by: Xaaji Dhagax from: Somalia
    January 16, 2014 6:41 PM
    The current so called federal government of Somalia wants only beneficially controlled peace that solely enable them to siphon off aid money into their secret foreign banks.
    Western donors recommended National Bank Governor, Ms. Yussur Abrar, refused corruption advances from government officials. When she was threatened, she ran for her life and resigned after only two months on the job.
    According to UN report, almost 78% of foreign cash aid vanished from local financial institution. To my surprise while there's no audible outcry from donors, the Somali officials are shamelessly behaving as if nothing serious has happened.
    One has to take full responsibility for this grand theft aid.
    The world should help rational Somalis curb the culture of corruptions.

    By the Numbers

    Featured Videos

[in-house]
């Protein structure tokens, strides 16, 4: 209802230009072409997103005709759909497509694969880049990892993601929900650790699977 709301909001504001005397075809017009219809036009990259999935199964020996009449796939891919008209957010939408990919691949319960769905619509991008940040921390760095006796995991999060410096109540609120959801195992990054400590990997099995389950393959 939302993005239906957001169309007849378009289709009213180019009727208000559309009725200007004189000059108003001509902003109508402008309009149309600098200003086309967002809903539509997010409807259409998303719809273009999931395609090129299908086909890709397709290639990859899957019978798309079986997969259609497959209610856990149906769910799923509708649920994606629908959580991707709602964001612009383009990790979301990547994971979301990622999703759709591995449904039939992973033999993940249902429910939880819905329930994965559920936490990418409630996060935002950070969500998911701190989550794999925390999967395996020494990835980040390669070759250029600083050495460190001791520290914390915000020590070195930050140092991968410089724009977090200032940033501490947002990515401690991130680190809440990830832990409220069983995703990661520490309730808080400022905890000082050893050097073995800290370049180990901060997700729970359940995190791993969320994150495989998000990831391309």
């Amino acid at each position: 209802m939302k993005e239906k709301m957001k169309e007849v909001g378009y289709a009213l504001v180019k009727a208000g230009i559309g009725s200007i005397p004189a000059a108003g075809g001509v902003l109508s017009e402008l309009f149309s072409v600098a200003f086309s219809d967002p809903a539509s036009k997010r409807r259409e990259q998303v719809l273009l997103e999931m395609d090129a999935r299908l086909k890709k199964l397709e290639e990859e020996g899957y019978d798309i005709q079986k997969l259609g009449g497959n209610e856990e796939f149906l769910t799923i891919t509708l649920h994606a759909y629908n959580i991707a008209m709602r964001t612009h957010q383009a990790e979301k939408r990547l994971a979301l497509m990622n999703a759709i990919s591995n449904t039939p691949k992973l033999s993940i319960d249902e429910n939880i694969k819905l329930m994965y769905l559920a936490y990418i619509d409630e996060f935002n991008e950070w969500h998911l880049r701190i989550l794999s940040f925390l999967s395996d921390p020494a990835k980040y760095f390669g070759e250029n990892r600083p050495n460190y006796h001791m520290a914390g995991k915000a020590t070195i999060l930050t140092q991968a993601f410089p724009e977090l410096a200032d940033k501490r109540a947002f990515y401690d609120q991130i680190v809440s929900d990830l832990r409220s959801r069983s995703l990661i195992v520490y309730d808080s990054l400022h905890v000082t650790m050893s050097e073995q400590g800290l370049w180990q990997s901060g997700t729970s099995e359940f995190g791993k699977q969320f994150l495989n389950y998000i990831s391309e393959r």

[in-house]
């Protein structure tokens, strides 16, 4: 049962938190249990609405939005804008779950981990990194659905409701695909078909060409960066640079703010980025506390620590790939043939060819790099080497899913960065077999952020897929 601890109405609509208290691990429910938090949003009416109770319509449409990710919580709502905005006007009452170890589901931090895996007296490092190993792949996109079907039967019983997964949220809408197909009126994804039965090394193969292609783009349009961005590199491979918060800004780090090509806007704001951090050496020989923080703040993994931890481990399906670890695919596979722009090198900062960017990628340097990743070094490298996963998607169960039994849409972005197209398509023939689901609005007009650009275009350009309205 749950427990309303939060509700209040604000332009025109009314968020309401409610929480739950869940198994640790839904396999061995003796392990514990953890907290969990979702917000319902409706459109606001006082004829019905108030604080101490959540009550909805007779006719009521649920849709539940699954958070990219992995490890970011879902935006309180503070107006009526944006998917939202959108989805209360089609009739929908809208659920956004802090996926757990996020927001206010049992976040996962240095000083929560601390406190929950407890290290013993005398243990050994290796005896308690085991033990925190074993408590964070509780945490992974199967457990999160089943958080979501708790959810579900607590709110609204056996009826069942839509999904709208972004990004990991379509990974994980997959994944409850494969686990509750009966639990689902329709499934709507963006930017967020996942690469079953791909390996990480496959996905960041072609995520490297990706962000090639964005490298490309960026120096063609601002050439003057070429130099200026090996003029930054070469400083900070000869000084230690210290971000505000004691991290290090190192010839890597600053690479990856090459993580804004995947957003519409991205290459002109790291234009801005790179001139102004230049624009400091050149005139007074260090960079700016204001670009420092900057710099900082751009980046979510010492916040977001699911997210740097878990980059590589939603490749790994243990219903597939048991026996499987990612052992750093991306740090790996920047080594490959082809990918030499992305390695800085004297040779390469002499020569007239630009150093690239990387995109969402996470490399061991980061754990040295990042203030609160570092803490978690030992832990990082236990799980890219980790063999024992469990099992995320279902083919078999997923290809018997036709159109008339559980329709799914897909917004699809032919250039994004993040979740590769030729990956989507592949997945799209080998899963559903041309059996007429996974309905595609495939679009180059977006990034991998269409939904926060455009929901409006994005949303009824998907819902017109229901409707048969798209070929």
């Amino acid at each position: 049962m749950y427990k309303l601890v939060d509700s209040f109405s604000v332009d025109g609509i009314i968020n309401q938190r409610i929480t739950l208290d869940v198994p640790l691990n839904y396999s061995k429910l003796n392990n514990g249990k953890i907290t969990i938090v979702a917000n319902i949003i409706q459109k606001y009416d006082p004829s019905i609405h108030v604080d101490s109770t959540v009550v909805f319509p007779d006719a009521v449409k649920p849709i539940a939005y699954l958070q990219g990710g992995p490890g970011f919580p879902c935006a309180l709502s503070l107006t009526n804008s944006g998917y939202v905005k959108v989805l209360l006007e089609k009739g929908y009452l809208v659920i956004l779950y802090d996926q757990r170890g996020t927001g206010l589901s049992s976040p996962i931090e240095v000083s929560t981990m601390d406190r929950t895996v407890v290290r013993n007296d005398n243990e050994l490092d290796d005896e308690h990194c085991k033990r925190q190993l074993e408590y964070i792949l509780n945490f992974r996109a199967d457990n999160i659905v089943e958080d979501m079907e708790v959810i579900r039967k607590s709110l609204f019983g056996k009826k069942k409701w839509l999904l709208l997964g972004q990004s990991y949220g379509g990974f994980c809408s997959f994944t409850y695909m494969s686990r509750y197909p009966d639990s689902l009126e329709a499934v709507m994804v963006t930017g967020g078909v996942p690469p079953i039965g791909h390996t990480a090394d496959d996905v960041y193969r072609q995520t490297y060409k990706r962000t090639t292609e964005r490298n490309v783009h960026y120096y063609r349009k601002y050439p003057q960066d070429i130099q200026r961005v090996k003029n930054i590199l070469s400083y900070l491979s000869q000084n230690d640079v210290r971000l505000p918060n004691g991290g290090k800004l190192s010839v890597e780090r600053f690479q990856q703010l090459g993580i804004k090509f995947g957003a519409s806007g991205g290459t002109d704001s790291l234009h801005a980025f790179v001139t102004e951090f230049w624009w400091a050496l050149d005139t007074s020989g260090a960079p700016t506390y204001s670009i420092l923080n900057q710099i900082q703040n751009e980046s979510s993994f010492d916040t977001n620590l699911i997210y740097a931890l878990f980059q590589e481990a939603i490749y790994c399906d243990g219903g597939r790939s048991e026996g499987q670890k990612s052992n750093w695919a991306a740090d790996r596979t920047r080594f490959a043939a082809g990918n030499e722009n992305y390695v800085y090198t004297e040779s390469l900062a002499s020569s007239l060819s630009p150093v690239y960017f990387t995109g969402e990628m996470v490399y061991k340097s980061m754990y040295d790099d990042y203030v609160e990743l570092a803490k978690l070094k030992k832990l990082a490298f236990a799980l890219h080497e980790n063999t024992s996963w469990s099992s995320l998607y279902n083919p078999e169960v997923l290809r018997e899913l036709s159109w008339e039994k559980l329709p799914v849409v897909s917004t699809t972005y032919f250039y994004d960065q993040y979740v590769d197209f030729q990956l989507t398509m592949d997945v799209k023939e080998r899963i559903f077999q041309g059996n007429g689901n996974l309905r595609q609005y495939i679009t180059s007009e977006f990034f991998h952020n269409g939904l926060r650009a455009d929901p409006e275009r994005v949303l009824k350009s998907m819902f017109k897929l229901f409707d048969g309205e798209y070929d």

Your JavaScript is turned off or you have an old version of Adobe's Flash Player. Get the latest Flash player.
    Displaced By War, Syrian Artist Finds Inspiration Abroadi
    X
    May 02, 2016 1:36 PM
    Saudi-born Syrian painter Mohammad Zaza is among the millions who fled their home for an uncertain future after Syria's civil war broke out. Since fleeing Syria, Zaza has lived in Lebanon, Egypt, Jordan and now Turkey where his latest exhibition, “Earth is Blue like an Orange,” opened in Istanbul. He spoke with VOA about how being displaced by the Syrian civil war has affected the country's artists.
    Video

    Video Displaced By War, Syrian Artist Finds Inspiration Abroad

    Saudi-born Syrian painter Mohammad Zaza is among the millions who fled their home for an uncertain future after Syria's civil war broke out. Since fleeing Syria, Zaza has lived in Lebanon, Egypt, Jordan and now Turkey where his latest exhibition, “Earth is Blue like an Orange,” opened in Istanbul. He spoke with VOA about how being displaced by the Syrian civil war has affected the country's artists.
    Video

    Video Ethiopia’s Drought Takes Toll on Children

    Ethiopia is dealing with its worst drought in decades, thanks to El Nino weather patterns. An estimated 10 million people urgently need food aid. Six million of them are children, whose development may be compromised without sufficient help, Marthe van der Wolf reports for VOA from the Metahara district.